Glycerol prevents insulin precipitation and interruption of flow in an implantable insulin infusion pump

P. J. Blackshear, T. D. Rohde, J. L. Palmer, B. D. Wigness, W. M. Rupp, H. Buchwald

Research output: Contribution to journalArticlepeer-review

27 Scopus citations

Abstract

Insulin precipitation is a major obstacle to the use of implantable insulin infusion pumps. In one such pump (Infusaid, Infusaid Corporation, Norwood, Massachusetts), unprotected insulin precipitated and occluded nine pumps implanted in normal dogs within 43 days. In contrast, two similar pumps containing insulin mixed with 80% glycerol functioned normally for more than 250 days. In human studies, a similar mixture allowed insulin to be delivered to nine diabetic subjects for more than 6 mo in each case; total fluid flow rates from the pump were essentially unchanged after 460 patients-weeks of insulin infusion. A possible drawback of the mixture is a time- and temperature-dependent propensity to cause the formation of soluble, higher-molecular-weight insulin polymers, which apparently have lower biologic activity. Formation of such polymers and maintenance of biologic activity were largely prevented by the addition of phosphate buffer at neutral pH.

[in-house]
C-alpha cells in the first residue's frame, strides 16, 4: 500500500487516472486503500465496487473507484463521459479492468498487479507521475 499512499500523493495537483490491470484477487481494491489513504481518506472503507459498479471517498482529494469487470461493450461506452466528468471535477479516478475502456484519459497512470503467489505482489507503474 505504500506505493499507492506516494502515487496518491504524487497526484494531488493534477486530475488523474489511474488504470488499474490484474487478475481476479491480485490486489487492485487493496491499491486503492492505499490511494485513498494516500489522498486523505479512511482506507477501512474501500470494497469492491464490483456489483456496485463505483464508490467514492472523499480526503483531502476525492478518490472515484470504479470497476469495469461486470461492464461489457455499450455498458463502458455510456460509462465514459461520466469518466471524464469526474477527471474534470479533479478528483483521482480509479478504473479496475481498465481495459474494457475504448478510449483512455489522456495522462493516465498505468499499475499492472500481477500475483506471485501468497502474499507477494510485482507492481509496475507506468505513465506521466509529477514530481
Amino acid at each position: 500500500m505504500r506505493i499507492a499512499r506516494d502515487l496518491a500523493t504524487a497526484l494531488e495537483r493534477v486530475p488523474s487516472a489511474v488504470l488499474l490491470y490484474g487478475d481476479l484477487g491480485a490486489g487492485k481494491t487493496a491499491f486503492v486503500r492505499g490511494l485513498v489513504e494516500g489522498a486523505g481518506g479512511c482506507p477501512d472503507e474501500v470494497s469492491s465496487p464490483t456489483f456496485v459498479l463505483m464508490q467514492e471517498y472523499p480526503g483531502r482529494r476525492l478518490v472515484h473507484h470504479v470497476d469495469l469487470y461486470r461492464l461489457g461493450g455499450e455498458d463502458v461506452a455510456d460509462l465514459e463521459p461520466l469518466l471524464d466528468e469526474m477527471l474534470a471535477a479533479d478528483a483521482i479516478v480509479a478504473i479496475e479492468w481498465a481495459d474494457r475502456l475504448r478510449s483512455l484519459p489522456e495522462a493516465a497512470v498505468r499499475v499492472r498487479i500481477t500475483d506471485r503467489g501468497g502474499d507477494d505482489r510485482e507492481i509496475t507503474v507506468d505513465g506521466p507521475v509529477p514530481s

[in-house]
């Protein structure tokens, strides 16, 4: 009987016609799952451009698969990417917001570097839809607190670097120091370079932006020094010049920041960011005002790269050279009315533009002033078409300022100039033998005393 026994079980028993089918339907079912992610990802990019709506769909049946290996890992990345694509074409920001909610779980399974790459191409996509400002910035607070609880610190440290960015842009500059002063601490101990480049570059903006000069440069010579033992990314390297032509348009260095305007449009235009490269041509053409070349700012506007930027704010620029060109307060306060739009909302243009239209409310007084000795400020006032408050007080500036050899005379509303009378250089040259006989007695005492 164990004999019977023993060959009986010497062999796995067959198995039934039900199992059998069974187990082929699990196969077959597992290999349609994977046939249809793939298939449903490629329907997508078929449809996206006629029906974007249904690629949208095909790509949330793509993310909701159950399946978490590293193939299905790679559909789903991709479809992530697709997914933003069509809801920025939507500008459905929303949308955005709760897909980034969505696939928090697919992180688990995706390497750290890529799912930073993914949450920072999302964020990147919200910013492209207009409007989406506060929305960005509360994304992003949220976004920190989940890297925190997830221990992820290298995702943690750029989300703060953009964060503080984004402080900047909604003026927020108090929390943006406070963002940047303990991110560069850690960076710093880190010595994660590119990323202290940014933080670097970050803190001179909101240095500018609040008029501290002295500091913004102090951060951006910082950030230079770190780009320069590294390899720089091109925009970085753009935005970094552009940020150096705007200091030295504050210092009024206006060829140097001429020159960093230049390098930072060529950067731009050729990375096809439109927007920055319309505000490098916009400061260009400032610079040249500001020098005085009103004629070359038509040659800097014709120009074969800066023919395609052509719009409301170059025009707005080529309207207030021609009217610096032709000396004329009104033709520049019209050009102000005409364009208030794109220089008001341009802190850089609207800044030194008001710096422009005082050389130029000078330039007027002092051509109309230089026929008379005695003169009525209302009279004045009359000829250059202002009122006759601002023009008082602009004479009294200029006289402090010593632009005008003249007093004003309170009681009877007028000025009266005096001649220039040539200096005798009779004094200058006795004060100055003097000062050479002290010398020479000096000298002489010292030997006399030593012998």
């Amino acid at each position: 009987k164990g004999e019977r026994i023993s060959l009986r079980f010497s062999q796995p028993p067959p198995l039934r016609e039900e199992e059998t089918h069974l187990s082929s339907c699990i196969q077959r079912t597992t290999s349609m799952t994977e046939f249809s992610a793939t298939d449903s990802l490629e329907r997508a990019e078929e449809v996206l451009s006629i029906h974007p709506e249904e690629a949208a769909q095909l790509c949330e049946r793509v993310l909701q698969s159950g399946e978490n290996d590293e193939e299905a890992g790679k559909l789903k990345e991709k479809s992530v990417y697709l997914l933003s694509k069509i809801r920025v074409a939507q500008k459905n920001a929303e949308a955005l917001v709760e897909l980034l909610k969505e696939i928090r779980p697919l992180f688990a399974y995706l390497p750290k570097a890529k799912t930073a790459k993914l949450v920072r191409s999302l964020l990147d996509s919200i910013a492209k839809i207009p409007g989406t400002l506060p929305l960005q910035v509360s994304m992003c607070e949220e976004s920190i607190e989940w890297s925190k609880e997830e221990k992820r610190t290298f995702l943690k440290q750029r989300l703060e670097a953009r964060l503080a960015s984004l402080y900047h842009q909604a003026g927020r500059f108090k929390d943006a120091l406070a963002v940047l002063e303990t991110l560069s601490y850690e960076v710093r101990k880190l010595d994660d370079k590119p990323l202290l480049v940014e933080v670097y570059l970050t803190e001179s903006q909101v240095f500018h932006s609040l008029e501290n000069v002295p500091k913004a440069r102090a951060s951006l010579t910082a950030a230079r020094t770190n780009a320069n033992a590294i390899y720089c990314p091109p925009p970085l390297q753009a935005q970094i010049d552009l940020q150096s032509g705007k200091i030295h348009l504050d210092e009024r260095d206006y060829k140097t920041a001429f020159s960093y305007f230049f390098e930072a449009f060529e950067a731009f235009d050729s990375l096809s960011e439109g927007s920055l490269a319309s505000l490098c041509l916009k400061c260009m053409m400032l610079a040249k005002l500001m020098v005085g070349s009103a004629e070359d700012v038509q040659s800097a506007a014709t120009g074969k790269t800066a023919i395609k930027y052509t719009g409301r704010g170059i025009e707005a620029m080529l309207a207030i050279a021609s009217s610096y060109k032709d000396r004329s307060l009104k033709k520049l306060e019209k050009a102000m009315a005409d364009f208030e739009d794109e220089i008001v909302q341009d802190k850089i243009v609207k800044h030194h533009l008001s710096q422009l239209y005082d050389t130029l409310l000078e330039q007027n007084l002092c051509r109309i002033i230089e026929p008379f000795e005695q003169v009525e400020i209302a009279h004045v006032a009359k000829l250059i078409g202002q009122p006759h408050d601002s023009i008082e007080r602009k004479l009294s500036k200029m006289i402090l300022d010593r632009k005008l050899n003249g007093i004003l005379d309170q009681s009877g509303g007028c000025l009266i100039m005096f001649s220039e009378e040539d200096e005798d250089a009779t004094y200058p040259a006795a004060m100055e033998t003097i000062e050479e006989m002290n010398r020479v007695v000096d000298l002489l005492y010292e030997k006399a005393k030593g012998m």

Original languageEnglish (US)
Pages (from-to)387-392
Number of pages6
JournalUnknown Journal
Volume6
Issue number4
DOIs
StatePublished - Jan 1 1983

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